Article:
11/01/06 12:00 AM ET
Santo tops Cubs voices on Frick ballot
Charismatic broadcaster among several competing for honor
By Carrie Muskat / MLB.com
Santo, 66, who doesn't hide his feelings for his beloved Cubs, is coming off his 17th season as color commentator for WGN Radio. The former Cubs third baseman, who played for the team from 1960-73, is not only a booster of the club but also the Juvenile Diabetes Research Foundation. Santo has lost both of his legs because of complications with diabetes, but that hasn't slowed him down. He often sounds as if he'd like to jump out of the broadcast booth and back into his uniform.
His 28th annual Ron Santo "Walk for the Cure" walk-a-thon, held on Oct. 8, raised nearly $6 million for diabetes research, and more than $63 million has been raised since he got involved with the JDRF.
Hughes, 51, has been Santo's play-by-play partner the last 11 seasons. He has been in the baseball broadcast booth for 24 years, including an extended stint with the Milwaukee Brewers from 1984-95. Hughes was named the Illinois Sportscaster of the Year in 1996 and 1999, and he earned Wisconsin Sportscaster of the Year Award honors three times (1990-92).
Stone, 59, joined ESPN in 2005 after 20 seasons as a Cubs television broadcaster (1983-2000, 2003-04). He spent 15 years in the booth alongside Harry Caray before being paired with Chip Caray for the 1998-2000 seasons.
Winner of the 1980 American League Cy Young Award, Stone pitched in the Majors from 1971-81 for the Giants, White Sox, Cubs and Orioles.
Presented annually since 1978, the Ford C. Frick Award is given to an active or retired broadcaster with a minimum of 10 years of continuous Major League broadcast service with a ballclub, network or a combination of the two.
Fans will have the opportunity to vote for up to three of the broadcasters eligible for consideration for the award. Fans are allowed to vote once daily on MLB.com, and the National Baseball Hall of Fame Web site. Results will be announced on Dec. 6, and the final ballot will be comprised of three fan selections along with seven other candidates. The seven will be determined by a Hall of Fame staff research team. The Frick electorate includes all living award winners and six historians appointed by the Hall of Fame.
The winner will be announced on Feb. 22, 2007.
The voting electorate features 2006 Ford C. Frick Award winner Gene Elston, 2005 winner Jerry Coleman and the other living award winners: Marty Brennaman, Herb Carneal, Joe Garagiola, Ernie Harwell, Jaime Jarrin, Milo Hamilton, Harry Kalas, Felo Ramirez, Vin Scully, Lon Simmons, Bob Uecker and Bob Wolff.
Voters are asked to base their selections on the following criteria: longevity; continuity with a club; honors, including national assignments such as the World Series and All-Star Games; and popularity with fans. Paper ballots will be cast by voting members in January, and the final results will be announced on the Hall of Fame's Web site.
Each voter will cast ballots for three candidates, and the broadcaster with the most support will be named as that year's award winner and be honored at the annual induction ceremony in Cooperstown, N.Y.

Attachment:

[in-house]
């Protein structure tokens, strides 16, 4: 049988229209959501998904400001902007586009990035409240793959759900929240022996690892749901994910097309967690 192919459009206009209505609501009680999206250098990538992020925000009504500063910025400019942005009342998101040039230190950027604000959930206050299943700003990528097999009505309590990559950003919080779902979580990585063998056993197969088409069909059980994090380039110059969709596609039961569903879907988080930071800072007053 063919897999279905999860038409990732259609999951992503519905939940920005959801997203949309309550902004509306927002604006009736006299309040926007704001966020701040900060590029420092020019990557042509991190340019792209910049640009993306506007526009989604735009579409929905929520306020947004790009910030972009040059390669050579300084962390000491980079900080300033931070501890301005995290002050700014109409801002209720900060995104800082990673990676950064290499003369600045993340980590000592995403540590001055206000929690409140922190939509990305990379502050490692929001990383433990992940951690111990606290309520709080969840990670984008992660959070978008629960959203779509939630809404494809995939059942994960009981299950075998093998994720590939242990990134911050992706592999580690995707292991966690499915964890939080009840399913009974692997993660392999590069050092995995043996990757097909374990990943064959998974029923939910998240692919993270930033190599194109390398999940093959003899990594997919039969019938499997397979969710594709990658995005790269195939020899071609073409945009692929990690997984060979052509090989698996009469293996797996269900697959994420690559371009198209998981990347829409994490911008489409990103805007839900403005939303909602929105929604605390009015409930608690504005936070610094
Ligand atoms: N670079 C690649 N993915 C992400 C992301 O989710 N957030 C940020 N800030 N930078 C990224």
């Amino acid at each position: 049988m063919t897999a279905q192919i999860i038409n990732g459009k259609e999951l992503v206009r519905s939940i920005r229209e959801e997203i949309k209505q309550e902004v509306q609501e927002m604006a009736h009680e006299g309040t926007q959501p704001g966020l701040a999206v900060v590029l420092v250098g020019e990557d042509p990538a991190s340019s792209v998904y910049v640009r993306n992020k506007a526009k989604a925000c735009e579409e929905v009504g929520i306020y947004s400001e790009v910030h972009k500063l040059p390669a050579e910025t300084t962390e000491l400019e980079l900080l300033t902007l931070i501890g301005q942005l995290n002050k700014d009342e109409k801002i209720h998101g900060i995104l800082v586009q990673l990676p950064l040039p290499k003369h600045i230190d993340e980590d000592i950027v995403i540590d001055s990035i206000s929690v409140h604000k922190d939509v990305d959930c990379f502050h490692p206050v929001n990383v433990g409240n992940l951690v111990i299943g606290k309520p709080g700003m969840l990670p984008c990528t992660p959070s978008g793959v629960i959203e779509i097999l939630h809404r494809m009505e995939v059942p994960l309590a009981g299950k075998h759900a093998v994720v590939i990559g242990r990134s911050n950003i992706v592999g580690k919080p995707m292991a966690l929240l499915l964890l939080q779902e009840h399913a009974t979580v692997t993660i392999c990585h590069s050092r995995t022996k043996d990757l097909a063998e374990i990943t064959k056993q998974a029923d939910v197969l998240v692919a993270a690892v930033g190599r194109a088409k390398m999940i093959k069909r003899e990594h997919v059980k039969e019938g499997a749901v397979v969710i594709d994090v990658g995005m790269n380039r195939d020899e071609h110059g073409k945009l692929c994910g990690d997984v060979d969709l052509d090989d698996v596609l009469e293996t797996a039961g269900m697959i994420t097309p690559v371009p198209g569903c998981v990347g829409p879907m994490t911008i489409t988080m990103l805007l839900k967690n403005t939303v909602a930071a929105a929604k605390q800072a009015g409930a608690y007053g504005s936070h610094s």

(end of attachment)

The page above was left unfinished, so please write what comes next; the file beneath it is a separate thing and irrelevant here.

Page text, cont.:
Longtime Cubs broadcasters Caray and Jack Brickhouse are past Frick Award winners.
Besides Santo, Hughes and Stone, here is a list of some Cubs-related broadcasters to be considered:
Lou Boudreau: Boudreau was a broadcaster for 33 years, all with the Cubs. A Hall of Fame shortstop, Boudreau slipped comfortably into the booth in 1958 and remained there until 1990. He first joined the Cubs on WGN as a color sidekick for Jack Quinlan in 1958. Boudreau left broadcasting briefly in 1960 for a stint as the Cubs manager. He worked with Caray, who called Boudreau his "cup of tea."
Vince Lloyd: Lloyd was a broadcaster for 32 years (1955-86), all in Chicago, with the White Sox (1955-64) and Cubs (1965-86). He began calling White Sox games on television with Brickhouse in 1955. Lloyd took over as the Cubs' lead play-by-play radio man in 1965, following the death of Quinlan. After his career behind the microphone, he served as co-general manager of The Tribune Company's radio syndication, helping to expand the Cubs' affiliate network. He was the first announcer to interview an American president at a baseball game, John F. Kennedy on Opening Day, April 10, 1961, in Washington, D.C.
Jack Quinlan: Quinlan was a broadcaster for 10 years (1955-64), all with the Cubs. His career ended tragically when he was killed in an automobile accident during Spring Training 1965. The voice of the Cubs teamed with Boudreau from 1958-64. He was the crosstown protégé of popular White Sox broadcaster Bob Elston.
Hal Totten: Totten was a baseball broadcaster for 21 years (1924-50) and was the voice of baseball in Chicago with the Cubs (1924-44) and White Sox (1926-44). He helped solidify baseball on radio. He became the first regular-season radio announcer on April 23, 1924, providing the play-by-play call of the Cubs' 12-1 win over the Cardinals on Chicago's WMAQ radio.
Bert Wilson: Wilson was a baseball broadcaster for 12 years with the Cubs (1944-55). He invented the catchphrase "Bingo to Bango to Bilko" to describe double plays turned among Ernie Banks, Gene Baker and Steve Bilko. He was renowned for the phrase "I don't care who wins, as long as it is the Cubs." He began his broadcast career with WMT in Chicago, calling Cubs games from a rooftop behind the center-field bleachers.
Carrie Muskat is a reporter for MLB.com. This story was not subject to the approval of Major League Baseball or its clubs.